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Social Groups, Resilience, Health and Well-being

Background

Stress is a pervasive feature of modern life. Experiences ranging in intensity from major events, transitions and changes (e.g. illness, injury, marriage, divorce, war) to mundane occurrences (e.g. noise, interpersonal conflict, work demands, commuting) can all act as stressors, environmental elements that threaten a person’s psychological and physical well-being, and elicit strain, the psychological and physiological state of the individual in response to a stressor (e.g. anxiety, increased heart rate). This is particularly troubling given the negative implications of stress for mental and physical health and well-being (e.g. depression, anxiety, sleep disruption, illness, premature aging) and for decision making and behaviour (e.g. poor performance, smoking, excessive drinking).

The focus of the present research is on the social factors that contribute to stress management and reduction under different circumstances. Over 35 years of research suggests that social connections (i.e. the interpersonal and intragroup relationships that people have with others such as friends, partners, family, and social groups) are an important factor in shaping outcomes when contending with stressors. In particular, people who report having many (versus only a few) social connections exhibit lower levels of depression, anxiety, and psychological distress and make fewer negative self-evaluations. Impressively, having many and varied social connections has also been associated with less susceptibility to the common cold, slower disease progression, better cognitive functioning after stroke, and reduced mortality over time.

This PhD project will seek to identify and test the psychological and/or biological mechanism(s) through which social connections can promote resilience, health and well-being when facing stressors.

Requirements

  • For this position, a highly motivated, self-driven candidate is being sought.
  • Relevant background in social, health and/or biological psychology is required.
  • Interest and experience in psychophysics and/or psychoneuroendocrinology would be a definite asset.
  • Candidates should possess excellent knowledge of experimental research methods and data analysis.
  • An emerging track record of conference presentations and publications is a definite asset.

Eligibility

In order to qualify for funding from Ciência sem Fronteiras, applicants must be Brazilian nationals and are required to have at least an upper second class degree and a masters degree in a related discipline from a top university anywhere in the world. For more information visit the Ciência sem Fronteiras eligibility pages. To qualify for CONACYT, applicants must be Mexican nationals - find out more on the CONACYT pages.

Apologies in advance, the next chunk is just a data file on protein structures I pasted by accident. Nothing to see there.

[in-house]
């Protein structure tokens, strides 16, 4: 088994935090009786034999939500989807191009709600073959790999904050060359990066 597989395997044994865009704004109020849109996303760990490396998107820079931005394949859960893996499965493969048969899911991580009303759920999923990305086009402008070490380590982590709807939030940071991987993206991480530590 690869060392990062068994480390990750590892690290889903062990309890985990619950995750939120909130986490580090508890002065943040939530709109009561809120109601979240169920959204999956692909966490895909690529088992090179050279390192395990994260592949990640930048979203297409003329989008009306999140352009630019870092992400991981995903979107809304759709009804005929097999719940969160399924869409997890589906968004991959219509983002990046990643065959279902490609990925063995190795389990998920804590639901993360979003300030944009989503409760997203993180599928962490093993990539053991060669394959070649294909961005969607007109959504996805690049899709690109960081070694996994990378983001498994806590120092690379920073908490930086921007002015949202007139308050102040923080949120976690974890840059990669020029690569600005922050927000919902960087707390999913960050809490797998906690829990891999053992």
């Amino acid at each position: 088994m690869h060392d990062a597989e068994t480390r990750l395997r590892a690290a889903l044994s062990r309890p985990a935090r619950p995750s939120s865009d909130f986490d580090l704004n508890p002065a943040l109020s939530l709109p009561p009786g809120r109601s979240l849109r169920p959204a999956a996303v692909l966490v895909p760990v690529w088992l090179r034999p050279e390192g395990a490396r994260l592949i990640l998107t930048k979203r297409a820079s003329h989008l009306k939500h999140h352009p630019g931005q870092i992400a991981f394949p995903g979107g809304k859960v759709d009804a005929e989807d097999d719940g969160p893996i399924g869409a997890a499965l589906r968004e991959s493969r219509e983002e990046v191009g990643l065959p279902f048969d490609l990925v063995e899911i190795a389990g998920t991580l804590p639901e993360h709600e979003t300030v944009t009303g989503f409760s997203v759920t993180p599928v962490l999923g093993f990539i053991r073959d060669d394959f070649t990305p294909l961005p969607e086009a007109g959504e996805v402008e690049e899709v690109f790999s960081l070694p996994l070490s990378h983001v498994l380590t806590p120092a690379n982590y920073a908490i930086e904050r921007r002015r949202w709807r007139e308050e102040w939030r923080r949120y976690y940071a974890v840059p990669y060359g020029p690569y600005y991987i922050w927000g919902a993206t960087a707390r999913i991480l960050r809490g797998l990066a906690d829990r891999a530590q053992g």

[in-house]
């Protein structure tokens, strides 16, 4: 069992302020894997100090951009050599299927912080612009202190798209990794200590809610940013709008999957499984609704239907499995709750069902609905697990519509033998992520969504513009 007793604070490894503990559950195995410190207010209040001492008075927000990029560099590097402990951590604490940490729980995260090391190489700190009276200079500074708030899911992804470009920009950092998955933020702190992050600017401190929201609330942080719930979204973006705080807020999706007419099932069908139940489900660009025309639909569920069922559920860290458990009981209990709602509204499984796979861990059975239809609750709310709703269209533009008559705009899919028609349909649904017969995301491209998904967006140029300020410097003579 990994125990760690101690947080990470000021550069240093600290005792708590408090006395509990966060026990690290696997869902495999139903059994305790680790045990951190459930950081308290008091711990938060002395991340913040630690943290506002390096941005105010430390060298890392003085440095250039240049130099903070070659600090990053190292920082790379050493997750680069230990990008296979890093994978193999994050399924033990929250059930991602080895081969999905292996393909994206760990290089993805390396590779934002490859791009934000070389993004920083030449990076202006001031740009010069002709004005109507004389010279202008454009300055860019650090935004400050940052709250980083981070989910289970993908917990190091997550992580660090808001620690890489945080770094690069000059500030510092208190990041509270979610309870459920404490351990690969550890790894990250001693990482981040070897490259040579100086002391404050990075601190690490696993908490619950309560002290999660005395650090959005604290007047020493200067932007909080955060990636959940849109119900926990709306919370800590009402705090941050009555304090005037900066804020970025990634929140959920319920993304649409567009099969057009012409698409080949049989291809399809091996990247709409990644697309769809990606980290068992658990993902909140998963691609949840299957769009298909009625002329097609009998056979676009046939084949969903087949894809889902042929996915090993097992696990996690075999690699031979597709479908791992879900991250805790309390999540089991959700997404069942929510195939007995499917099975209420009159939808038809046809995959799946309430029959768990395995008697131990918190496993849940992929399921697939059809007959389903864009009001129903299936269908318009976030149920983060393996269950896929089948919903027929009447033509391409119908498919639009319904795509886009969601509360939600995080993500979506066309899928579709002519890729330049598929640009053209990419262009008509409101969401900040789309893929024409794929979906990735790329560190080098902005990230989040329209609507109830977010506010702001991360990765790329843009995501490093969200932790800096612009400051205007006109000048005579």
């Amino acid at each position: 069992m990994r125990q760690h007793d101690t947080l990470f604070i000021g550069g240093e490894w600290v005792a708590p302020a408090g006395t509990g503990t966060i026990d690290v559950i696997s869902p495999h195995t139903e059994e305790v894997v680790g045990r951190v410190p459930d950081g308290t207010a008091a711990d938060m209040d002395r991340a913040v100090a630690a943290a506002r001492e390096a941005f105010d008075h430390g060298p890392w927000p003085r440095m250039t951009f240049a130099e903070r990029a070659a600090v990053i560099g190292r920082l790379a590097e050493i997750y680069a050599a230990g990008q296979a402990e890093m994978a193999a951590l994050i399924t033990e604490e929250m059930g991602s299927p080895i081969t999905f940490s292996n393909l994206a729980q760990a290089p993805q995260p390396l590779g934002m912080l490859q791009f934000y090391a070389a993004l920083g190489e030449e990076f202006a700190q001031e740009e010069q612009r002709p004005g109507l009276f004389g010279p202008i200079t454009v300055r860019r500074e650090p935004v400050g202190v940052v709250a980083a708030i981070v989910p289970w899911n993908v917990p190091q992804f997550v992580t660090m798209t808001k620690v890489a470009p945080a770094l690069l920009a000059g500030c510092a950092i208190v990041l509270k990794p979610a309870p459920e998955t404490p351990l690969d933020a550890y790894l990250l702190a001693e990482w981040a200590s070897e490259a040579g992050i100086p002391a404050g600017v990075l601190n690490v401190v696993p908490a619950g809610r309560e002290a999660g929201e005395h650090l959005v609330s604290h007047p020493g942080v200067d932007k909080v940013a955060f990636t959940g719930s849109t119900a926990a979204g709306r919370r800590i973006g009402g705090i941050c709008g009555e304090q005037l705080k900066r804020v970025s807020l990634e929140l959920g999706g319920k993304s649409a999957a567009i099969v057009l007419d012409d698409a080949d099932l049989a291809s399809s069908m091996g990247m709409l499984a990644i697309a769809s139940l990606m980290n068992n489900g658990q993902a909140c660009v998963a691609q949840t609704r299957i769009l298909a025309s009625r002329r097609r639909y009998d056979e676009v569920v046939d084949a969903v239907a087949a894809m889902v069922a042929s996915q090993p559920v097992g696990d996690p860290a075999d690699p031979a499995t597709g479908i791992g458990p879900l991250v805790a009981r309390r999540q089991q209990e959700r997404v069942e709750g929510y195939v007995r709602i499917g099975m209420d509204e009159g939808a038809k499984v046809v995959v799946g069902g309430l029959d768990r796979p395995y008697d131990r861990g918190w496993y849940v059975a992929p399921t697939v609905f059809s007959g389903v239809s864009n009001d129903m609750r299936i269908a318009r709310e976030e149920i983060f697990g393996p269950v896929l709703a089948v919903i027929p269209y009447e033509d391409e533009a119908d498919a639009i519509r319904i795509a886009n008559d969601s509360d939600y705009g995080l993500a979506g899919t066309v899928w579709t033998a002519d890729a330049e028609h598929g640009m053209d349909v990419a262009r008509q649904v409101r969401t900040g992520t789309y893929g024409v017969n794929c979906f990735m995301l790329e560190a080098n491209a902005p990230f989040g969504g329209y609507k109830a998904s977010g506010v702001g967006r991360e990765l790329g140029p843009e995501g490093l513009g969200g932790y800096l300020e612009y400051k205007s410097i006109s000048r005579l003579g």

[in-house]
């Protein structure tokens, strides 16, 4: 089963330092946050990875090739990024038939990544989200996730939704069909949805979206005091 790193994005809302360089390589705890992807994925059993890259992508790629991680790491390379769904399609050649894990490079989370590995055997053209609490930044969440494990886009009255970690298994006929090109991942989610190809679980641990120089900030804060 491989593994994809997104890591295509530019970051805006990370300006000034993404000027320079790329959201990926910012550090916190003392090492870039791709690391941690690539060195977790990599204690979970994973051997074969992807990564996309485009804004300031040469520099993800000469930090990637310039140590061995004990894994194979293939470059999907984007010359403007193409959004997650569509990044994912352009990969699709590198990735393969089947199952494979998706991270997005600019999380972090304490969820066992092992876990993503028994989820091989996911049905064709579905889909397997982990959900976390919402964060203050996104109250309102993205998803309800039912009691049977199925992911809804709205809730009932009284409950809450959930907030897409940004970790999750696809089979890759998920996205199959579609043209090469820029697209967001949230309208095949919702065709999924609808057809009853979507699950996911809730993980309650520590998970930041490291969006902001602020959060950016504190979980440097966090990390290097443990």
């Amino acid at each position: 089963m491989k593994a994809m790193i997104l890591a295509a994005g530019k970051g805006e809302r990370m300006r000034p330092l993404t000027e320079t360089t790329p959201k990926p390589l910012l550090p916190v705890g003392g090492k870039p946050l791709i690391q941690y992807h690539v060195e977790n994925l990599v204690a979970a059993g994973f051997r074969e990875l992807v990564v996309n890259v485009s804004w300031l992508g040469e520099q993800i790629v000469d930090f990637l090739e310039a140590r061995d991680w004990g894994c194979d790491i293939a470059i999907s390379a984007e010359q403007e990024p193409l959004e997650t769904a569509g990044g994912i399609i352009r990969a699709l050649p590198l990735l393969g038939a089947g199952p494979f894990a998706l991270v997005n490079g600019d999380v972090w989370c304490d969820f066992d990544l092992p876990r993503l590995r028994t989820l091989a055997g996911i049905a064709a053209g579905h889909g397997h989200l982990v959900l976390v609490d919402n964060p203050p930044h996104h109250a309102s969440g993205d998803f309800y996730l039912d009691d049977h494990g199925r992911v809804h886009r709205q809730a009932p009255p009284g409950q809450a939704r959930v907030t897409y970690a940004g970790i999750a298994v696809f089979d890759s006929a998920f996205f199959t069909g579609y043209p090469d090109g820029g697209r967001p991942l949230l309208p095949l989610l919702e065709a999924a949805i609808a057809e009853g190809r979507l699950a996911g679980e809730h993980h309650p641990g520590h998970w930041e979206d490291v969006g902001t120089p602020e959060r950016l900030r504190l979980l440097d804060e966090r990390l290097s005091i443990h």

International students must provide evidence of proficient English language skills, see our entry requirements page for further information.

Applying

  • Applicants should consult the project supervisor Dr Jones (j.jones@qmul.ac.uk) before submitting an application in order to discuss their experience, background and proposed topic.
  • If Dr Jones agrees to consider your application further she will ask you to submit your CV (including details of two referees), a personal statement describing your motivation and specific interest(s), and a short research proposal (maximum 2,000 words) identifying the general question(s) to be addressed, hypotheses, methods to be used, and the relevant literature.
  • Applications to Queen Mary and Ciência sem Fronteiras / CONACYT are accepted all year round but we encourage you to contact Dr Jones as soon as possible.
  • If you are successful we will give you an offer on the condition that you are given a funding award from Ciência sem Fronteiras /CONACYT. When you have received a conditional offer, apply directly to Ciência sem Fronteiras / CONACYT.

Self-funding

If you are interested in self-funding please contact Dr Jones (j.jones@qmul.ac.uk) to discuss your eligibility for this project.

See Also:

References:

  • Jetten, J., Haslam, S. A., Haslam, C., Dingle, G., & Jones, J. M. (2014). How groups affect our health and well-being: The path from theory to policy. Social Issues and Policy Research, 8, 103-130
  • Jones, J. M. & Jetten, J. (2011). Recovering from strain and enduring pain: Multiple group memberships promote resilience in the face of novel physical challenges. Social Psychological and Personality Science, 3, 239-243
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